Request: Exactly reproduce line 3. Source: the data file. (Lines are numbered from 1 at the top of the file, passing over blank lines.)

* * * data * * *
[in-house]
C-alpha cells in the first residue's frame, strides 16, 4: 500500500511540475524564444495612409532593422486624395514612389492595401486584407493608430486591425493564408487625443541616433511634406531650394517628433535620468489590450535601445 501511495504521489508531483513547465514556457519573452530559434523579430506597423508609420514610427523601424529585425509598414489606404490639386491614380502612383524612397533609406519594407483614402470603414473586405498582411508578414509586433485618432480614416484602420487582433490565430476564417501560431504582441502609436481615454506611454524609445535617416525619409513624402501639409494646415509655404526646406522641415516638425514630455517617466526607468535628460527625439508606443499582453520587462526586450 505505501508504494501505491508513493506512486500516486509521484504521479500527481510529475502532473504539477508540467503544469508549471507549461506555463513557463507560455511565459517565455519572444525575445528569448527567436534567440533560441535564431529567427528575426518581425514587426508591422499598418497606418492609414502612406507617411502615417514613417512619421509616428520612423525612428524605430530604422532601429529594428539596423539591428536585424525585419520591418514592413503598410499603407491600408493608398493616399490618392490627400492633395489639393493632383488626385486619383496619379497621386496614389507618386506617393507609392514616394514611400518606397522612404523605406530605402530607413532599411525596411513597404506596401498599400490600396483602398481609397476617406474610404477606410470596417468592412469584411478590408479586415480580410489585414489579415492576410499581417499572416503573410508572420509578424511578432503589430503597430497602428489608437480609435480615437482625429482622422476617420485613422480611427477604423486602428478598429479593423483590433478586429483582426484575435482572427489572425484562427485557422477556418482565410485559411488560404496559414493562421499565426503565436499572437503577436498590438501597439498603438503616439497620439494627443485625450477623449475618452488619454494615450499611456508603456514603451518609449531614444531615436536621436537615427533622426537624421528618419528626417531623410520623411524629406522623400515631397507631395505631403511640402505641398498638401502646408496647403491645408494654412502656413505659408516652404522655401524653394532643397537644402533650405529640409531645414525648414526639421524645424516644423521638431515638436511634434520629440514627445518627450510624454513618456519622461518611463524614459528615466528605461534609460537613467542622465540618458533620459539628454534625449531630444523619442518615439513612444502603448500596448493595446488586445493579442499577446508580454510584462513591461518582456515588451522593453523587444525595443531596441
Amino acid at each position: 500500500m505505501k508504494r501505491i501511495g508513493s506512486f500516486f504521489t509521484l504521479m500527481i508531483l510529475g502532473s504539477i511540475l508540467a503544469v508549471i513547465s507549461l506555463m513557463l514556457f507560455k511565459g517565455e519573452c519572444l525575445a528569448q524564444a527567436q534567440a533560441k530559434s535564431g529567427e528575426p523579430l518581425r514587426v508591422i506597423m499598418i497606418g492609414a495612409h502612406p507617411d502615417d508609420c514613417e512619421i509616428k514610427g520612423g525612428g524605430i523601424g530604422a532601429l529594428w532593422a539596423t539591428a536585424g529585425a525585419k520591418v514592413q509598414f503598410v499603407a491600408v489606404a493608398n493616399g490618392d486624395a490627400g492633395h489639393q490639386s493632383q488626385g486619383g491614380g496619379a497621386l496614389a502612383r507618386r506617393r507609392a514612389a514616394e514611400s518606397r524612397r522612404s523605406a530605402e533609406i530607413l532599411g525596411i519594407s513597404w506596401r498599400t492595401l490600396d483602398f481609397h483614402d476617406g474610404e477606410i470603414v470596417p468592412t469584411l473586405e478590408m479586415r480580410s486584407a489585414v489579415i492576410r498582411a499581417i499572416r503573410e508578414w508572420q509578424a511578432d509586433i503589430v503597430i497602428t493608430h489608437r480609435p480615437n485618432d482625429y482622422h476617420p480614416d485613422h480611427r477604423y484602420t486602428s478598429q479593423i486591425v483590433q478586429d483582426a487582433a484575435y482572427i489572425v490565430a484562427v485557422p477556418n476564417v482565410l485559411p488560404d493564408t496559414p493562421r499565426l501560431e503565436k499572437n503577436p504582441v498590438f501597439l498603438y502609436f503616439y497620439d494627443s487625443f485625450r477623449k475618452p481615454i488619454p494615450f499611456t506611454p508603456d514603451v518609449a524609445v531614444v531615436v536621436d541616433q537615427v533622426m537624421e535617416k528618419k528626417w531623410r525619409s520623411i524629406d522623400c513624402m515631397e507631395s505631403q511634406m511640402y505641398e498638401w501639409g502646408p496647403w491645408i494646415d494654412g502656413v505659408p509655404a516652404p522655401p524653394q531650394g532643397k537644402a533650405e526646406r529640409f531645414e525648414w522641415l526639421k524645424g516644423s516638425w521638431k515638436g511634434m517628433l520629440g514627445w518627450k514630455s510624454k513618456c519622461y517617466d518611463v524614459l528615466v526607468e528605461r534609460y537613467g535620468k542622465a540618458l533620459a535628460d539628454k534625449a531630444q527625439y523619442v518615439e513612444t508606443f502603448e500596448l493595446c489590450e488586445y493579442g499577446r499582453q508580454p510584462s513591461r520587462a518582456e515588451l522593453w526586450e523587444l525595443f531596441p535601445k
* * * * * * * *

Amino acid at each position: 500500500m505505501k508504494r501505491i501511495g508513493s506512486f500516486f504521489t509521484l504521479m500527481i508531483l510529475g502532473s504539477i511540475l508540467a503544469v508549471i513547465s507549461l506555463m513557463l514556457f507560455k511565459g517565455e519573452c519572444l525575445a528569448q524564444a527567436q534567440a533560441k530559434s535564431g529567427e528575426p523579430l518581425r514587426v508591422i506597423m499598418i497606418g492609414a495612409h502612406p507617411d502615417d508609420c514613417e512619421i509616428k514610427g520612423g525612428g524605430i523601424g530604422a532601429l529594428w532593422a539596423t539591428a536585424g529585425a525585419k520591418v514592413q509598414f503598410v499603407a491600408v489606404a493608398n493616399g490618392d486624395a490627400g492633395h489639393q490639386s493632383q488626385g486619383g491614380g496619379a497621386l496614389a502612383r507618386r506617393r507609392a514612389a514616394e514611400s518606397r524612397r522612404s523605406a530605402e533609406i530607413l532599411g525596411i519594407s513597404w506596401r498599400t492595401l490600396d483602398f481609397h483614402d476617406g474610404e477606410i470603414v470596417p468592412t469584411l473586405e478590408m479586415r480580410s486584407a489585414v489579415i492576410r498582411a499581417i499572416r503573410e508578414w508572420q509578424a511578432d509586433i503589430v503597430i497602428t493608430h489608437r480609435p480615437n485618432d482625429y482622422h476617420p480614416d485613422h480611427r477604423y484602420t486602428s478598429q479593423i486591425v483590433q478586429d483582426a487582433a484575435y482572427i489572425v490565430a484562427v485557422p477556418n476564417v482565410l485559411p488560404d493564408t496559414p493562421r499565426l501560431e503565436k499572437n503577436p504582441v498590438f501597439l498603438y502609436f503616439y497620439d494627443s487625443f485625450r477623449k475618452p481615454i488619454p494615450f499611456t506611454p508603456d514603451v518609449a524609445v531614444v531615436v536621436d541616433q537615427v533622426m537624421e535617416k528618419k528626417w531623410r525619409s520623411i524629406d522623400c513624402m515631397e507631395s505631403q511634406m511640402y505641398e498638401w501639409g502646408p496647403w491645408i494646415d494654412g502656413v505659408p509655404a516652404p522655401p524653394q531650394g532643397k537644402a533650405e526646406r529640409f531645414e525648414w522641415l526639421k524645424g516644423s516638425w521638431k515638436g511634434m517628433l520629440g514627445w518627450k514630455s510624454k513618456c519622461y517617466d518611463v524614459l528615466v526607468e528605461r534609460y537613467g535620468k542622465a540618458l533620459a535628460d539628454k534625449a531630444q527625439y523619442v518615439e513612444t508606443f502603448e500596448l493595446c489590450e488586445y493579442g499577446r499582453q508580454p510584462s513591461r520587462a518582456e515588451l522593453w526586450e523587444l525595443f531596441p535601445k